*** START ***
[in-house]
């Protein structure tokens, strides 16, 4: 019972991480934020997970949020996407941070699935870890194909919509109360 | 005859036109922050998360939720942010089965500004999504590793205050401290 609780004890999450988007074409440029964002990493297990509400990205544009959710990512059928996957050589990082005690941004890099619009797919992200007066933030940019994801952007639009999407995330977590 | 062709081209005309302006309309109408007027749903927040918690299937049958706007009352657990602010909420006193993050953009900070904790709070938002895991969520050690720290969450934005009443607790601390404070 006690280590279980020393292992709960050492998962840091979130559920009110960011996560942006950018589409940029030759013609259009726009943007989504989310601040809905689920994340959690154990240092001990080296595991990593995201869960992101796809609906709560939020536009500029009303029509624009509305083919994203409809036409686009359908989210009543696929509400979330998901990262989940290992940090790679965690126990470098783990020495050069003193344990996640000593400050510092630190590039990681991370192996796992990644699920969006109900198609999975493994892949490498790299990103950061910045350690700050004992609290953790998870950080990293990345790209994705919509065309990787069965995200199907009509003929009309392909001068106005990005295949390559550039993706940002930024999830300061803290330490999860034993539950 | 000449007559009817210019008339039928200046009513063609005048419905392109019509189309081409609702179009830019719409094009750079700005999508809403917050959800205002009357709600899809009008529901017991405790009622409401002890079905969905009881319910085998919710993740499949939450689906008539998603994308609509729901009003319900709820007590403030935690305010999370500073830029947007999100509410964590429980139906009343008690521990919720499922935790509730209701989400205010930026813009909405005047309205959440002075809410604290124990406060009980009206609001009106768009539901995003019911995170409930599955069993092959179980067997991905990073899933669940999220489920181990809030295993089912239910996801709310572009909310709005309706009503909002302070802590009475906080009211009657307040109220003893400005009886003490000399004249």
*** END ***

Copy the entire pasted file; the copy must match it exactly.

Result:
[in-house]
């Protein structure tokens, strides 16, 4: 019972991480934020997970949020996407941070699935870890194909919509109360 | 005859036109922050998360939720942010089965500004999504590793205050401290 609780004890999450988007074409440029964002990493297990509400990205544009959710990512059928996957050589990082005690941004890099619009797919992200007066933030940019994801952007639009999407995330977590 | 062709081209005309302006309309109408007027749903927040918690299937049958706007009352657990602010909420006193993050953009900070904790709070938002895991969520050690720290969450934005009443607790601390404070 006690280590279980020393292992709960050492998962840091979130559920009110960011996560942006950018589409940029030759013609259009726009943007989504989310601040809905689920994340959690154990240092001990080296595991990593995201869960992101796809609906709560939020536009500029009303029509624009509305083919994203409809036409686009359908989210009543696929509400979330998901990262989940290992940090790679965690126990470098783990020495050069003193344990996640000593400050510092630190590039990681991370192996796992990644699920969006109900198609999975493994892949490498790299990103950061910045350690700050004992609290953790998870950080990293990345790209994705919509065309990787069965995200199907009509003929009309392909001068106005990005295949390559550039993706940002930024999830300061803290330490999860034993539950 | 000449007559009817210019008339039928200046009513063609005048419905392109019509189309081409609702179009830019719409094009750079700005999508809403917050959800205002009357709600899809009008529901017991405790009622409401002890079905969905009881319910085998919710993740499949939450689906008539998603994308609509729901009003319900709820007590403030935690305010999370500073830029947007999100509410964590429980139906009343008690521990919720499922935790509730209701989400205010930026813009909405005047309205959440002075809410604290124990406060009980009206609001009106768009539901995003019911995170409930599955069993092959179980067997991905990073899933669940999220489920181990809030295993089912239910996801709310572009909310709005309706009503909002302070802590009475906080009211009657307040109220003893400005009886003490000399004249």